Obama, Boehner trade barbs as talks on fiscal cliff stall
White House says speaker’s ‘Plan B’ unacceptable.
The president accuses House GOP of letting personal animosity block a fiscal deal. Negotiations stall, and the House speaker’s‘Plan B’may face a vote Thursday.
WASHINGTON — President Barack Obama on Wednesday accused House Republicans of letting their animosity toward him prevent them from approving a deal to avert the nation’s imminent fiscal crisis, even though the two sides had been close to a compromise days ago.
At the same time, he threatened to veto House Speaker John Boehner’s alternative plan, which could come to a vote in the House today, if it reaches his desk.
“They keep on finding ways to say no as opposed to finding ways to say yes,” Obama said at a midday news conference at the White House. “I don’t know how much of that just has to do with, you know, it is very hard for them to say yes to me. But, you know, at some point, you know, they’ve got to take me out of it and think about their voters and think about what’s best for the country.”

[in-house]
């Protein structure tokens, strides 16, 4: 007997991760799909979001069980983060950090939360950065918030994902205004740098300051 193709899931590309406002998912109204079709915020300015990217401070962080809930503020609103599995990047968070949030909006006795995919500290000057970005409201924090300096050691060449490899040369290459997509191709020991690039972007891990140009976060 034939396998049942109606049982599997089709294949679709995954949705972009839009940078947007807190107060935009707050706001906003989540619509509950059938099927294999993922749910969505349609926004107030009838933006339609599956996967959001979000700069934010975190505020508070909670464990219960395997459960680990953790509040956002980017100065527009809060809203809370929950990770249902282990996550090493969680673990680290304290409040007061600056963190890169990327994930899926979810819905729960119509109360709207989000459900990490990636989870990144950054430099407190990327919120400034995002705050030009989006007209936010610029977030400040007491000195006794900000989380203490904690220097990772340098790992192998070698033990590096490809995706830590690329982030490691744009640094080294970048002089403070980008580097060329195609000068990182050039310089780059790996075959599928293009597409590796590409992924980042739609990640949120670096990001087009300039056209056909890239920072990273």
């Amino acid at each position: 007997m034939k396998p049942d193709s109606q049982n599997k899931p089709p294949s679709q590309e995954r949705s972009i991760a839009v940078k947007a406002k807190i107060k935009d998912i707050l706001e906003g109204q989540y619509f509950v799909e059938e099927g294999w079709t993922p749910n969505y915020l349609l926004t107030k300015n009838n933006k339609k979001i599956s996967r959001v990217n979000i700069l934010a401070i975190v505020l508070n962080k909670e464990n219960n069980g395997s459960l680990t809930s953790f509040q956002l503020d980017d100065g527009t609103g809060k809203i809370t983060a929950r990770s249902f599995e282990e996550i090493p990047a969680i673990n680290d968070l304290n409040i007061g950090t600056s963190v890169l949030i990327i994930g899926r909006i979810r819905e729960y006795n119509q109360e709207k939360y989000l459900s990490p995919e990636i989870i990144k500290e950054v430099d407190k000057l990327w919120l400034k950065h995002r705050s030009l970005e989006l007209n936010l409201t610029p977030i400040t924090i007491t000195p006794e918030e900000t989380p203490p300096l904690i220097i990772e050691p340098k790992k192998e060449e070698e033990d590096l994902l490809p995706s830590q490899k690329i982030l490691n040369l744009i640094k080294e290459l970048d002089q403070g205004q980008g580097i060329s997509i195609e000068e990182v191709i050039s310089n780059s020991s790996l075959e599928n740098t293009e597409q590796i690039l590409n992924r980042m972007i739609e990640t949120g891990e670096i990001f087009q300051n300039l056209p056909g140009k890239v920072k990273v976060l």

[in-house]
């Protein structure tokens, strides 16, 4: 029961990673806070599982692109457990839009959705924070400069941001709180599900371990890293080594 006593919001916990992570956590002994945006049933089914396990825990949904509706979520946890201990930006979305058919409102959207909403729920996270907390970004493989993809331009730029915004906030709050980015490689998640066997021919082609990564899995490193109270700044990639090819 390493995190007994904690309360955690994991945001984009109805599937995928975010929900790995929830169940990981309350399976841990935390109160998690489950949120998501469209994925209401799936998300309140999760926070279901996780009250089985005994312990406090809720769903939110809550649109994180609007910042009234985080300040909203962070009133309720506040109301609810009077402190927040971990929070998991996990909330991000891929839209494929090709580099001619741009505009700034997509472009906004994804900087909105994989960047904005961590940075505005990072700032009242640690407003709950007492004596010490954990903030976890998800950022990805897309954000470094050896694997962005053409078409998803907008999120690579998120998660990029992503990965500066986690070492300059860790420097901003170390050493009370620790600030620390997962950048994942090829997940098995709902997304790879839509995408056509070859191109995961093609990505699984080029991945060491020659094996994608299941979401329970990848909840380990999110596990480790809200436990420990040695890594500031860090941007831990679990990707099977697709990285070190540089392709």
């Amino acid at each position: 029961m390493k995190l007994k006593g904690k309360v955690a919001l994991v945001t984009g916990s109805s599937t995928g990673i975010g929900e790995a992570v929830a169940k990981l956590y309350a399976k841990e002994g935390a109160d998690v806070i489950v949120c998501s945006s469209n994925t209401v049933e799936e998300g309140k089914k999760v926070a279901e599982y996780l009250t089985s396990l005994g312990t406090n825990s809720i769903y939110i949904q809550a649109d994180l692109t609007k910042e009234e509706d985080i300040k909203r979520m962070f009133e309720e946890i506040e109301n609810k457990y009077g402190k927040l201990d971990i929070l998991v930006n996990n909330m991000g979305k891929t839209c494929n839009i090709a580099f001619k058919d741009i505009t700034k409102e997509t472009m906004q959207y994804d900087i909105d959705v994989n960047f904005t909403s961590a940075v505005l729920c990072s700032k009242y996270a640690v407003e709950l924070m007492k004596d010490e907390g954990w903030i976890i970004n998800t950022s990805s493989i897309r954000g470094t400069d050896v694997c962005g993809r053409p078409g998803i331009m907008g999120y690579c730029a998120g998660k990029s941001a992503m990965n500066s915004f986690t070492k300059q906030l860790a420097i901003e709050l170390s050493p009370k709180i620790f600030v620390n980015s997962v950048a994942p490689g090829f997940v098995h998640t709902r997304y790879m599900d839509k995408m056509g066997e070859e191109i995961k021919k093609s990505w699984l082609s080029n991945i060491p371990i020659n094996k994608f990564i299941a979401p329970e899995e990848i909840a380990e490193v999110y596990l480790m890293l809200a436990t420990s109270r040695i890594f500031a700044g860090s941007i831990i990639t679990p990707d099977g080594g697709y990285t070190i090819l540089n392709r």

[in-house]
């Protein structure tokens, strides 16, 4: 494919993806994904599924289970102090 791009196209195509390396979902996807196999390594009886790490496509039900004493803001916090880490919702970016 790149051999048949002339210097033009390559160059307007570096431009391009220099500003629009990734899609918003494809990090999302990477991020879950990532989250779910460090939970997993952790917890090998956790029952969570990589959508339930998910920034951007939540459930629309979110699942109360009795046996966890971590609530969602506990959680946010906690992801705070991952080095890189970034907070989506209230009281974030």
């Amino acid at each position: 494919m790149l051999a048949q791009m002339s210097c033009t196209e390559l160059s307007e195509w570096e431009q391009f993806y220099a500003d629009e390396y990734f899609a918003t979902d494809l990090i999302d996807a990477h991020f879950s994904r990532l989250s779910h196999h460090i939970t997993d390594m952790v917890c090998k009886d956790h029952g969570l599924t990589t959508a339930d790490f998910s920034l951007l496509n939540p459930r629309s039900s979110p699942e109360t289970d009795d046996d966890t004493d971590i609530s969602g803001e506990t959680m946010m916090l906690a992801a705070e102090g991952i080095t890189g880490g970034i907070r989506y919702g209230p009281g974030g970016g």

Obama and Boehner have been negotiating behind closed doors to meet an end-of-the-year deadline to settle on a combination of tax hikes and budget cuts that would stave off the round of automatic increases and cuts in January known as the “fiscal cliff.”
On Monday, they seemed close to a deal. But talks stalled the next day after Boehner introduced his “Plan B” that would raises taxes only for those who earn more than $1 million a year, instead of the $400,000 annual income threshold Obama has said he is willing to settle for.
In a report issued Wednesday, the White House said the plan — which would not renew some tax credits aimed at more moderate earners — is unacceptable because it would raise taxes for about 25 million middleclass households while preserving large tax cuts for millionaires, hurting the unemployed and reducing Medicare.
In response, Boehner met with reporters to complain that the Obama offer “fails to meet the test that the president promised the people: a balanced approach.”
Boehner’s bill would make permanent most of the George W. Bush-era tax cuts, except for those affecting million-dollar incomes.
“Tomorrow, the House will pass legislation to make permanent tax relief for every American, 99.8 percent of the American people,” Boehner told reporters. “Then the president will have a decision to make. He can call on Senate Democrats to pass that bill, or he can be responsible for the largest tax increase in American history.”